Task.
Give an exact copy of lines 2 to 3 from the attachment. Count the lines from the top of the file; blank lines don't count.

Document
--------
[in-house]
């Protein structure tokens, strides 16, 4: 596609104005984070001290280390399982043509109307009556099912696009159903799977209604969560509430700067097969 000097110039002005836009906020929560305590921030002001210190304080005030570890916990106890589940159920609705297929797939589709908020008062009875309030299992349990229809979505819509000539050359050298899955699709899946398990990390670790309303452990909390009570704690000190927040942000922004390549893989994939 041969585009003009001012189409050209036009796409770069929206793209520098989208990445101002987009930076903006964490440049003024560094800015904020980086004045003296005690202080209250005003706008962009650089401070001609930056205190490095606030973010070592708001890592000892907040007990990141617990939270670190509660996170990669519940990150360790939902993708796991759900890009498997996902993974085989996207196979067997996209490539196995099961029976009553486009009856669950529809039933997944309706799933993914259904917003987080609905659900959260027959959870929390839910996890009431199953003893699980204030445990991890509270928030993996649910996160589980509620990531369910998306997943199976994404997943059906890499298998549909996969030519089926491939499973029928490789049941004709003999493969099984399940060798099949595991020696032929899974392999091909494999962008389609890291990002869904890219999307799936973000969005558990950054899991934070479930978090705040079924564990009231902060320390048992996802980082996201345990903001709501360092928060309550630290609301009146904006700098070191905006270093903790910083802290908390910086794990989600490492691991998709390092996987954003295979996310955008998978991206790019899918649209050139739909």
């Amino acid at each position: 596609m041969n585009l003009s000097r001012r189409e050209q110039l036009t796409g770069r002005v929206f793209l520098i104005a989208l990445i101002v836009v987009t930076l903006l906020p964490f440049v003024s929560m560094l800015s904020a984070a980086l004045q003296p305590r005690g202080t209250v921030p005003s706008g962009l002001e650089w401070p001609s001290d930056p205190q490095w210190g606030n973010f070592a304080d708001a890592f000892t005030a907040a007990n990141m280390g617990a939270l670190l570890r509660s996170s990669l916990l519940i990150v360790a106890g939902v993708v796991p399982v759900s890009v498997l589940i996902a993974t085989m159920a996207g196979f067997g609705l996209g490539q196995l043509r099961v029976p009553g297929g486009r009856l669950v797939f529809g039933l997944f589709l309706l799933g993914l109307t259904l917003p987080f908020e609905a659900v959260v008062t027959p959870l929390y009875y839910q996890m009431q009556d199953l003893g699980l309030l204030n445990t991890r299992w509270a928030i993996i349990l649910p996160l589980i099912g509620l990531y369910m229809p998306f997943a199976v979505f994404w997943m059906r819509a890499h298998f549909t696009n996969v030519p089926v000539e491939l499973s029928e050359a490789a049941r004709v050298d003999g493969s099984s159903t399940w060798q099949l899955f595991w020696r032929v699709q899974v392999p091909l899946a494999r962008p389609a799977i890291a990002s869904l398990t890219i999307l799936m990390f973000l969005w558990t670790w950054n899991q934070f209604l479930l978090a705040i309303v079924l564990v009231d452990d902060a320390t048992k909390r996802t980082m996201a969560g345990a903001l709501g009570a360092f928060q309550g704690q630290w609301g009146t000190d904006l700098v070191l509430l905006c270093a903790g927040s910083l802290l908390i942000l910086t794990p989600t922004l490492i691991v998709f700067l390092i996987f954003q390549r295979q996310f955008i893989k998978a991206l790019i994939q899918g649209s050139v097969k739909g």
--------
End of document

């Protein structure tokens, strides 16, 4: 596609104005984070001290280390399982043509109307009556099912696009159903799977209604969560509430700067097969 000097110039002005836009906020929560305590921030002001210190304080005030570890916990106890589940159920609705297929797939589709908020008062009875309030299992349990229809979505819509000539050359050298899955699709899946398990990390670790309303452990909390009570704690000190927040942000922004390549893989994939 041969585009003009001012189409050209036009796409770069929206793209520098989208990445101002987009930076903006964490440049003024560094800015904020980086004045003296005690202080209250005003706008962009650089401070001609930056205190490095606030973010070592708001890592000892907040007990990141617990939270670190509660996170990669519940990150360790939902993708796991759900890009498997996902993974085989996207196979067997996209490539196995099961029976009553486009009856669950529809039933997944309706799933993914259904917003987080609905659900959260027959959870929390839910996890009431199953003893699980204030445990991890509270928030993996649910996160589980509620990531369910998306997943199976994404997943059906890499298998549909996969030519089926491939499973029928490789049941004709003999493969099984399940060798099949595991020696032929899974392999091909494999962008389609890291990002869904890219999307799936973000969005558990950054899991934070479930978090705040079924564990009231902060320390048992996802980082996201345990903001709501360092928060309550630290609301009146904006700098070191905006270093903790910083802290908390910086794990989600490492691991998709390092996987954003295979996310955008998978991206790019899918649209050139739909």
């Amino acid at each position: 596609m041969n585009l003009s000097r001012r189409e050209q110039l036009t796409g770069r002005v929206f793209l520098i104005a989208l990445i101002v836009v987009t930076l903006l906020p964490f440049v003024s929560m560094l800015s904020a984070a980086l004045q003296p305590r005690g202080t209250v921030p005003s706008g962009l002001e650089w401070p001609s001290d930056p205190q490095w210190g606030n973010f070592a304080d708001a890592f000892t005030a907040a007990n990141m280390g617990a939270l670190l570890r509660s996170s990669l916990l519940i990150v360790a106890g939902v993708v796991p399982v759900s890009v498997l589940i996902a993974t085989m159920a996207g196979f067997g609705l996209g490539q196995l043509r099961v029976p009553g297929g486009r009856l669950v797939f529809g039933l997944f589709l309706l799933g993914l109307t259904l917003p987080f908020e609905a659900v959260v008062t027959p959870l929390y009875y839910q996890m009431q009556d199953l003893g699980l309030l204030n445990t991890r299992w509270a928030i993996i349990l649910p996160l589980i099912g509620l990531y369910m229809p998306f997943a199976v979505f994404w997943m059906r819509a890499h298998f549909t696009n996969v030519p089926v000539e491939l499973s029928e050359a490789a049941r004709v050298d003999g493969s099984s159903t399940w060798q099949l899955f595991w020696r032929v699709q899974v392999p091909l899946a494999r962008p389609a799977i890291a990002s869904l398990t890219i999307l799936m990390f973000l969005w558990t670790w950054n899991q934070f209604l479930l978090a705040i309303v079924l564990v009231d452990d902060a320390t048992k909390r996802t980082m996201a969560g345990a903001l709501g009570a360092f928060q309550g704690q630290w609301g009146t000190d904006l700098v070191l509430l905006c270093a903790g927040s910083l802290l908390i942000l910086t794990p989600t922004l490492i691991v998709f700067l390092i996987f954003q390549r295979q996310f955008i893989k998978a991206l790019i994939q899918g649209s050139v097969k739909g």